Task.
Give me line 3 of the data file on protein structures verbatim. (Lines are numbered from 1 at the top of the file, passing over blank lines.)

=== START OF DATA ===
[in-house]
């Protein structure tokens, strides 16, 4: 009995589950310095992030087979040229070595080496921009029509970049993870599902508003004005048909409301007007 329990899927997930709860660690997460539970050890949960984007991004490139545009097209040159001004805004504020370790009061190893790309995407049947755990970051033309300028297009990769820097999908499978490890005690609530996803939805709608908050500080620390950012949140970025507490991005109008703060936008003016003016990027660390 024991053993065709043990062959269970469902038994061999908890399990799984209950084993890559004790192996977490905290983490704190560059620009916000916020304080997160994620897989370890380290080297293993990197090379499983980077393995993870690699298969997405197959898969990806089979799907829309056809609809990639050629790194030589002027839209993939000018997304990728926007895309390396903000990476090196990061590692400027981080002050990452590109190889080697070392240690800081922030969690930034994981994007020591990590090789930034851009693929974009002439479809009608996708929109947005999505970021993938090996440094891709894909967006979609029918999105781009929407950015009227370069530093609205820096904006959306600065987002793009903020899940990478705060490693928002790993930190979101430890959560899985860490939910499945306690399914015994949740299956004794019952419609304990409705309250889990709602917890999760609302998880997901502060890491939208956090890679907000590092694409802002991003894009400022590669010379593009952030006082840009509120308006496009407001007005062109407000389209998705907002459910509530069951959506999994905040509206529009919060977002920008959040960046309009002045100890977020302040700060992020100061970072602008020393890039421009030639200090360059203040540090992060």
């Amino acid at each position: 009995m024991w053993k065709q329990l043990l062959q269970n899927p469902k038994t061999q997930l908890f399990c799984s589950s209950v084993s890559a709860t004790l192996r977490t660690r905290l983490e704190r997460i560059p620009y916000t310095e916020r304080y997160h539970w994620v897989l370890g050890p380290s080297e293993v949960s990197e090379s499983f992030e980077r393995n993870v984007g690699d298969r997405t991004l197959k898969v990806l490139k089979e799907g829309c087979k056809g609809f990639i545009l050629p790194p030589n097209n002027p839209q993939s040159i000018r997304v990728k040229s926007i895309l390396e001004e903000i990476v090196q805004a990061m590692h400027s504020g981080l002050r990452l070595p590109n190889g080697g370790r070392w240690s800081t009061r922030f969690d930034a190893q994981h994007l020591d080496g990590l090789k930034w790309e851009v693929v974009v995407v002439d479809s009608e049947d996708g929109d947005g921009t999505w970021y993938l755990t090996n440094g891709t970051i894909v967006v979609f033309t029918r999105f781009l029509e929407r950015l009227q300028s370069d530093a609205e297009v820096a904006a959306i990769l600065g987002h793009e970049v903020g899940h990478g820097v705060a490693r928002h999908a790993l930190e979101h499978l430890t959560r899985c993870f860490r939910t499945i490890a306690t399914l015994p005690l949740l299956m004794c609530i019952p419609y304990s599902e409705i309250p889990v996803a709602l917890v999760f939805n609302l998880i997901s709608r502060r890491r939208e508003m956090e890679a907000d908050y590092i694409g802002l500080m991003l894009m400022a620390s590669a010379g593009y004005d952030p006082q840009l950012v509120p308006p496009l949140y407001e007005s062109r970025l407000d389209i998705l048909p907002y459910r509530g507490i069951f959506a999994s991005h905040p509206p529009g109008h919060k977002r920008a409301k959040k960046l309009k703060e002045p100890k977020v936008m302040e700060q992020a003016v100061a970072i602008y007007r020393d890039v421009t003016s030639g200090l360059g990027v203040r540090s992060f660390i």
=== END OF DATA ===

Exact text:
């Amino acid at each position: 009995m024991w053993k065709q329990l043990l062959q269970n899927p469902k038994t061999q997930l908890f399990c799984s589950s209950v084993s890559a709860t004790l192996r977490t660690r905290l983490e704190r997460i560059p620009y916000t310095e916020r304080y997160h539970w994620v897989l370890g050890p380290s080297e293993v949960s990197e090379s499983f992030e980077r393995n993870v984007g690699d298969r997405t991004l197959k898969v990806l490139k089979e799907g829309c087979k056809g609809f990639i545009l050629p790194p030589n097209n002027p839209q993939s040159i000018r997304v990728k040229s926007i895309l390396e001004e903000i990476v090196q805004a990061m590692h400027s504020g981080l002050r990452l070595p590109n190889g080697g370790r070392w240690s800081t009061r922030f969690d930034a190893q994981h994007l020591d080496g990590l090789k930034w790309e851009v693929v974009v995407v002439d479809s009608e049947d996708g929109d947005g921009t999505w970021y993938l755990t090996n440094g891709t970051i894909v967006v979609f033309t029918r999105f781009l029509e929407r950015l009227q300028s370069d530093a609205e297009v820096a904006a959306i990769l600065g987002h793009e970049v903020g899940h990478g820097v705060a490693r928002h999908a790993l930190e979101h499978l430890t959560r899985c993870f860490r939910t499945i490890a306690t399914l015994p005690l949740l299956m004794c609530i019952p419609y304990s599902e409705i309250p889990v996803a709602l917890v999760f939805n609302l998880i997901s709608r502060r890491r939208e508003m956090e890679a907000d908050y590092i694409g802002l500080m991003l894009m400022a620390s590669a010379g593009y004005d952030p006082q840009l950012v509120p308006p496009l949140y407001e007005s062109r970025l407000d389209i998705l048909p907002y459910r509530g507490i069951f959506a999994s991005h905040p509206p529009g109008h919060k977002r920008a409301k959040k960046l309009k703060e002045p100890k977020v936008m302040e700060q992020a003016v100061a970072i602008y007007r020393d890039v421009t003016s030639g200090l360059g990027v203040r540090s992060f660390i």